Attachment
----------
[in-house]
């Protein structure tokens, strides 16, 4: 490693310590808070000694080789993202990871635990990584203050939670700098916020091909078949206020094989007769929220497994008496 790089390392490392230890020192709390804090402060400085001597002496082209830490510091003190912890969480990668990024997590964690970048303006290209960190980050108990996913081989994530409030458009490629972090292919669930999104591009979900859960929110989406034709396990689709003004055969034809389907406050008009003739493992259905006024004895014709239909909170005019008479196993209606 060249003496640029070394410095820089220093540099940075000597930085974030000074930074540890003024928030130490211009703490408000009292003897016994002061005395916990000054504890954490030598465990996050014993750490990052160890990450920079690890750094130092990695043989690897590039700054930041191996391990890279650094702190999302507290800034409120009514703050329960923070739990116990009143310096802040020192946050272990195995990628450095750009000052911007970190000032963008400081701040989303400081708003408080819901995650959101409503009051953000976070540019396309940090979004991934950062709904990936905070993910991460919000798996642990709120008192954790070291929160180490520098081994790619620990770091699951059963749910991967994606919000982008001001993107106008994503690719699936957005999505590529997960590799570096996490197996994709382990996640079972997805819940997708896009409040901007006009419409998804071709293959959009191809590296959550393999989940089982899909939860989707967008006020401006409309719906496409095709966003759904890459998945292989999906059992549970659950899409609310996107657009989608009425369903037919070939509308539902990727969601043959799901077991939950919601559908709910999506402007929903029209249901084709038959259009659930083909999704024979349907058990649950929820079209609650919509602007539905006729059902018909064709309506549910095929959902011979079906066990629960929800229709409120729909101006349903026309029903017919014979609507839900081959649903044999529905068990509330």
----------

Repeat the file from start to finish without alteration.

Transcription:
[in-house]
């Protein structure tokens, strides 16, 4: 490693310590808070000694080789993202990871635990990584203050939670700098916020091909078949206020094989007769929220497994008496 790089390392490392230890020192709390804090402060400085001597002496082209830490510091003190912890969480990668990024997590964690970048303006290209960190980050108990996913081989994530409030458009490629972090292919669930999104591009979900859960929110989406034709396990689709003004055969034809389907406050008009003739493992259905006024004895014709239909909170005019008479196993209606 060249003496640029070394410095820089220093540099940075000597930085974030000074930074540890003024928030130490211009703490408000009292003897016994002061005395916990000054504890954490030598465990996050014993750490990052160890990450920079690890750094130092990695043989690897590039700054930041191996391990890279650094702190999302507290800034409120009514703050329960923070739990116990009143310096802040020192946050272990195995990628450095750009000052911007970190000032963008400081701040989303400081708003408080819901995650959101409503009051953000976070540019396309940090979004991934950062709904990936905070993910991460919000798996642990709120008192954790070291929160180490520098081994790619620990770091699951059963749910991967994606919000982008001001993107106008994503690719699936957005999505590529997960590799570096996490197996994709382990996640079972997805819940997708896009409040901007006009419409998804071709293959959009191809590296959550393999989940089982899909939860989707967008006020401006409309719906496409095709966003759904890459998945292989999906059992549970659950899409609310996107657009989608009425369903037919070939509308539902990727969601043959799901077991939950919601559908709910999506402007929903029209249901084709038959259009659930083909999704024979349907058990649950929820079209609650919509602007539905006729059902018909064709309506549910095929959902011979079906066990629960929800229709409120729909101006349903026309029903017919014979609507839900081959649903044999529905068990509330």